Stress management is so essential as psychological health plays a huge role in overall wellness. Try meditation or yoga for a grounding effect and to relieve stress.
Supplements to help treat & prevent diverticulitis
Psyllium husk - Take 1 tbsp in 8 oz of water or fresh juice 1-3x a day. This should be taken from phase 4 onwards to maintain a healthy gut and to prevent further symptoms. Also helpful for the prevention of diverticulitis.
Probiotics - To be taken 3x daily from Phase 3 onwards or as a preventative measure
Full spectrum digestive enzymes - Take 1-2 tablet, 10 minutes before each meal.
Omega-3s to combat inflammation - Take 1 tsp with food daily.
Vitamin D + Vitamin K - Low levels have been linked to intestinal disorders - Take 1 capsule once daily with food. Try to get 15-20 minutes of natural sunlight daily.
A quality multivitamin to compensate for poor nutrient absorption.
L-glutamine is great for gut healing. For correct dosing, use the following formula: (body weight) x (0.5 g L-Glutamine) = x g of L-Glutamine per day. Mix this amount in water, ideally, and drink it before a meal. You can start with a lower dosage and work your way up.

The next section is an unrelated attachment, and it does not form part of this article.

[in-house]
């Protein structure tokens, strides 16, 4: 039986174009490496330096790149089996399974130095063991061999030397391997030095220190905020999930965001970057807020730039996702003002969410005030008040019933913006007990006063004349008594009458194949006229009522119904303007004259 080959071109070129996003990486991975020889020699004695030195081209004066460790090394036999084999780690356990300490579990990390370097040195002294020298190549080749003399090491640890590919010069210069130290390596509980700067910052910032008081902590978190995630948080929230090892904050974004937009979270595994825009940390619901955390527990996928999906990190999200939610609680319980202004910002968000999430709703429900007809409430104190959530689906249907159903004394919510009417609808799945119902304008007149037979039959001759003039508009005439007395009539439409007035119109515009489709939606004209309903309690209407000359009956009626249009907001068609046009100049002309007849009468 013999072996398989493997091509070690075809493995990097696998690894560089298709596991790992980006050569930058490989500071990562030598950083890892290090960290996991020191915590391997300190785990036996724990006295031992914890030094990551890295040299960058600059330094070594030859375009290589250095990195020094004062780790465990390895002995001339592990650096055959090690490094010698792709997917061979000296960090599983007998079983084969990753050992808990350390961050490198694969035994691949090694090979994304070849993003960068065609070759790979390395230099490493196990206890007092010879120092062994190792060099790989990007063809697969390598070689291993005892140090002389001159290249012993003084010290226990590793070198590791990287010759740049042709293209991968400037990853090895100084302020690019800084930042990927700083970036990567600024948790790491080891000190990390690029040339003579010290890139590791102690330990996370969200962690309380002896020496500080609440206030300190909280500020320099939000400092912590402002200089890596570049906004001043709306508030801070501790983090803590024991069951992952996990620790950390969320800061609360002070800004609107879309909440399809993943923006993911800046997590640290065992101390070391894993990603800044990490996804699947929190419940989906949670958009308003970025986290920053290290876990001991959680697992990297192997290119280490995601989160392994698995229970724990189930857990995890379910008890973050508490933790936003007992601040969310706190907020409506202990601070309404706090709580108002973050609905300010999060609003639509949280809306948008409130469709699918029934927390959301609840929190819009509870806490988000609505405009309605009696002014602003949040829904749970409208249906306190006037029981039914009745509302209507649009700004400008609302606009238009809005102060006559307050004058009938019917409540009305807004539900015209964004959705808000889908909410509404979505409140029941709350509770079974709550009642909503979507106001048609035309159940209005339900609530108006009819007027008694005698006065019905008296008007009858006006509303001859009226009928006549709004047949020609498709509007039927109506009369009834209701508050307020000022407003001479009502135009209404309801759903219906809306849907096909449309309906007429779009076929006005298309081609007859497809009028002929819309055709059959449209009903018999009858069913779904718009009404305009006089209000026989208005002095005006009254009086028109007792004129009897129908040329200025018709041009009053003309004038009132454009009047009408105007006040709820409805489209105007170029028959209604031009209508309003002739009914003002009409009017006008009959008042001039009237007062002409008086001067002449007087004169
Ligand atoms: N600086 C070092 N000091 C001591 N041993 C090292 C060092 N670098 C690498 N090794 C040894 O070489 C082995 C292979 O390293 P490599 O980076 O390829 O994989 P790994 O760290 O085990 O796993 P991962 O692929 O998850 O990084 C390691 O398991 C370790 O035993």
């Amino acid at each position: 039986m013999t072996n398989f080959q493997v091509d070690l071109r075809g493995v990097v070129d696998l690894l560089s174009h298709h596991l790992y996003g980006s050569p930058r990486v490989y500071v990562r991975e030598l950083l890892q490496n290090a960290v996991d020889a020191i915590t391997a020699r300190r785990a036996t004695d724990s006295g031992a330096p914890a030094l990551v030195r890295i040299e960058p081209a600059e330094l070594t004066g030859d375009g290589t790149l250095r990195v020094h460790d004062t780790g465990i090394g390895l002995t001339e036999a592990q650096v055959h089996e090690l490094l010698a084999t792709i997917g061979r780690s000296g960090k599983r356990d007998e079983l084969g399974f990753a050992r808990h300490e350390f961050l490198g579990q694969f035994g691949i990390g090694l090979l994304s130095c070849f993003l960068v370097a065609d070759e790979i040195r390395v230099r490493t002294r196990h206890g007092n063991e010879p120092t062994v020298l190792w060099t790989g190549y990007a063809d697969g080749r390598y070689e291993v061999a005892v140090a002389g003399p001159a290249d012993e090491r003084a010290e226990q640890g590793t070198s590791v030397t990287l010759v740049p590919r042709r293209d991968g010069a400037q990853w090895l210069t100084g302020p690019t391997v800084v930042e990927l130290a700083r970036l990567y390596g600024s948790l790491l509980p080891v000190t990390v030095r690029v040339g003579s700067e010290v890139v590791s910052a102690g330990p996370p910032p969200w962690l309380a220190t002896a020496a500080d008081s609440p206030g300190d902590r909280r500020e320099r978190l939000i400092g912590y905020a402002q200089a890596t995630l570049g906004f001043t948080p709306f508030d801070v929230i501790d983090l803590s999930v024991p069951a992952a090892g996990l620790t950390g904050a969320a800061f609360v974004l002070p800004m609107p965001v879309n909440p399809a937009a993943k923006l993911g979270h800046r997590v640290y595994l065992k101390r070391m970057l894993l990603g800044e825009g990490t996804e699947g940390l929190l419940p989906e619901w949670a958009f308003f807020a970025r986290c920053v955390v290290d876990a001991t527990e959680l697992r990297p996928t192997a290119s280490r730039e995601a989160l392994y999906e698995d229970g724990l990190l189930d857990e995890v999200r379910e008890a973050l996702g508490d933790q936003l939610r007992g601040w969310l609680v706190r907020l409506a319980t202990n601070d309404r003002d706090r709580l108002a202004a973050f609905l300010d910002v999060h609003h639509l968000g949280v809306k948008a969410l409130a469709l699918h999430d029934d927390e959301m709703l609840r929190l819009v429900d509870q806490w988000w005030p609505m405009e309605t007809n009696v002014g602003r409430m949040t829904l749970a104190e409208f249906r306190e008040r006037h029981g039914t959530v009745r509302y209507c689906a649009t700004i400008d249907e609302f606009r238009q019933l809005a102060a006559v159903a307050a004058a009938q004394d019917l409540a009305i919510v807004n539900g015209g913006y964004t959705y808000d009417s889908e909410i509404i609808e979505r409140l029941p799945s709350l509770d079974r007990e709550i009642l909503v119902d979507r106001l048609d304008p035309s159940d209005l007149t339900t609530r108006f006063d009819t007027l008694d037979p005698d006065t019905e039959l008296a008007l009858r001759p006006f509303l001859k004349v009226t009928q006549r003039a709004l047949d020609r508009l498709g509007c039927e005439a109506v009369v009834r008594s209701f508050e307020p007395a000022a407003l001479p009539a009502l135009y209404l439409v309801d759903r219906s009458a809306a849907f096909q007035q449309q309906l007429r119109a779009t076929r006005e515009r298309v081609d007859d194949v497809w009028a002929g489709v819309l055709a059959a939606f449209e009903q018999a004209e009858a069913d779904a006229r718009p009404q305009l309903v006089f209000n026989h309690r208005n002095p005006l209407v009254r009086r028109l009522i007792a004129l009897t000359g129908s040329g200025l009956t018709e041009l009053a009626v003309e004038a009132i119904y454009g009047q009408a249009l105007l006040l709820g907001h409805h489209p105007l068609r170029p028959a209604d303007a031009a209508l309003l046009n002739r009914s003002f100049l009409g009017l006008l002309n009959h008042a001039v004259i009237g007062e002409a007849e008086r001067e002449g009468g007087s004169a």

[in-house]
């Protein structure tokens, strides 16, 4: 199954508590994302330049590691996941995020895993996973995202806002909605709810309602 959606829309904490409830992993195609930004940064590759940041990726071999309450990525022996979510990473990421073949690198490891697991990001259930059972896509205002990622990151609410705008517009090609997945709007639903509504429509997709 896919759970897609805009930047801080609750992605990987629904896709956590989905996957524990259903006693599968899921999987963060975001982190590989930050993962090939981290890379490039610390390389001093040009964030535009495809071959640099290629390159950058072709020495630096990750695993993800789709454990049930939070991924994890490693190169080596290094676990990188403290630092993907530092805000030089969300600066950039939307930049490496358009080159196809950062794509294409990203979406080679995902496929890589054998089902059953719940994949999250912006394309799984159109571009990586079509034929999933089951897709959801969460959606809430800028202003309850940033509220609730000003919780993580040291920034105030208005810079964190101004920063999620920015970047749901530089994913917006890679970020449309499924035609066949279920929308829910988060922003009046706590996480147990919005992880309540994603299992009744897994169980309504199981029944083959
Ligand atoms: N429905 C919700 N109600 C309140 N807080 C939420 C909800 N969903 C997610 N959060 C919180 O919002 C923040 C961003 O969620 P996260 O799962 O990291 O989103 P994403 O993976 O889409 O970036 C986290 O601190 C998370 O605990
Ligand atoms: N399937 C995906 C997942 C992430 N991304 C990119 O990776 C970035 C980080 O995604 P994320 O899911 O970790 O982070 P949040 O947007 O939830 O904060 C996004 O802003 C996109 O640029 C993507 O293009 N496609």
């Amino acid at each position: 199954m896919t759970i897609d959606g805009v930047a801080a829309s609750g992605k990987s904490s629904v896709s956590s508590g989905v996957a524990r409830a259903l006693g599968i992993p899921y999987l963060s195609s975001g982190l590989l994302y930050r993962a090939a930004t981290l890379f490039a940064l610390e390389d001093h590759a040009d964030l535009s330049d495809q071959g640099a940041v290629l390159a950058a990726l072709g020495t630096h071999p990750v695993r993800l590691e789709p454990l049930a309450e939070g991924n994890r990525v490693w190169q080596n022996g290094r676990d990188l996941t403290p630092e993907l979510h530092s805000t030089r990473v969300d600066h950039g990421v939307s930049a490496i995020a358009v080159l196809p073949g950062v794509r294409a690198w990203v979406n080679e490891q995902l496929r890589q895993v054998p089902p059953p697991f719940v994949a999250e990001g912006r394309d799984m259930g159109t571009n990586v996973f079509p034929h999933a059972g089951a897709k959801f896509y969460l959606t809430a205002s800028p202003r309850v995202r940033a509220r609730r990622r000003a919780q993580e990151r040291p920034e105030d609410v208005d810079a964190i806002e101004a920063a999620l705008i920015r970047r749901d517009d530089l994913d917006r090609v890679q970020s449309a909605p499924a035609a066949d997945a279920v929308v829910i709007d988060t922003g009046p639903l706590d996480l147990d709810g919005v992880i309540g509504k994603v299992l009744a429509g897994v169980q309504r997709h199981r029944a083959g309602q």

Magnesium is a very effective relaxant. Taking it can help relax overall tension in the bowels, therefore, preventing constipation. It is best taken before bed to help get good sleep and promote a proper bowel movement in the morning. Dissolve 250 g-1000 g (depending on tolerance) in hot water and drink warm or cold.
Herbs to treat diverticulitis
There are also herbal supplements that may help treat diverticulitis, relieve the pain it causes and promotes healthy digestive processes. You can take these anytime during the protocol to help manage symptoms. These include:
Slippery Elm - both soothes and promotes digestive healing. 500 mg can be taken in powder form 3x daily. It can be taken from phase 1 onwards to aid in gut healing. Be sure to take with at least 1 glass of water or other clear liquid.
Licorice root (DGL) - increases bile production, lowers stomach acid and acts as a mild laxative which helps cleanse the colon. It also reduces inflammation and pathogenic bacteria. You can chew 1 tablet up to 3x per day 20 minutes before each meal. *not to be used long-term.
Aloe vera - regulates pH and can relieve symptoms of both constipation and diarrhea associated with diverticulitis by decreasing inflammation in the gut. You can drink 100 mL- 200 mL 2x daily for up to 4 weeks